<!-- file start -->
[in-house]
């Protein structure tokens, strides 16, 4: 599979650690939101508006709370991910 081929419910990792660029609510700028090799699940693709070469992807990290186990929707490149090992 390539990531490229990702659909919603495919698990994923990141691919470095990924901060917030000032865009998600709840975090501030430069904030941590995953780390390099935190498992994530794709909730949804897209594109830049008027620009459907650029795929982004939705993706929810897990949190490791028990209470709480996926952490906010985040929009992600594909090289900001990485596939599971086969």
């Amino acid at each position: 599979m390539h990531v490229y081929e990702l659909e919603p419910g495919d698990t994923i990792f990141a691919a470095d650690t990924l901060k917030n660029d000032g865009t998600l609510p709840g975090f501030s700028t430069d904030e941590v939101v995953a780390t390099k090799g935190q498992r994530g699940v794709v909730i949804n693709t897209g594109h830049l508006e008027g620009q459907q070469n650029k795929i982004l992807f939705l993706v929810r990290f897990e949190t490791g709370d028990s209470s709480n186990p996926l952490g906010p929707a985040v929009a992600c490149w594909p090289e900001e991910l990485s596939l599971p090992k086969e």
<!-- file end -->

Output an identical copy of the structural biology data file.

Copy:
[in-house]
């Protein structure tokens, strides 16, 4: 599979650690939101508006709370991910 081929419910990792660029609510700028090799699940693709070469992807990290186990929707490149090992 390539990531490229990702659909919603495919698990994923990141691919470095990924901060917030000032865009998600709840975090501030430069904030941590995953780390390099935190498992994530794709909730949804897209594109830049008027620009459907650029795929982004939705993706929810897990949190490791028990209470709480996926952490906010985040929009992600594909090289900001990485596939599971086969």
């Amino acid at each position: 599979m390539h990531v490229y081929e990702l659909e919603p419910g495919d698990t994923i990792f990141a691919a470095d650690t990924l901060k917030n660029d000032g865009t998600l609510p709840g975090f501030s700028t430069d904030e941590v939101v995953a780390t390099k090799g935190q498992r994530g699940v794709v909730i949804n693709t897209g594109h830049l508006e008027g620009q459907q070469n650029k795929i982004l992807f939705l993706v929810r990290f897990e949190t490791g709370d028990s209470s709480n186990p996926l952490g906010p929707a985040v929009a992600c490149w594909p090289e900001e991910l990485s596939l599971p090992k086969e």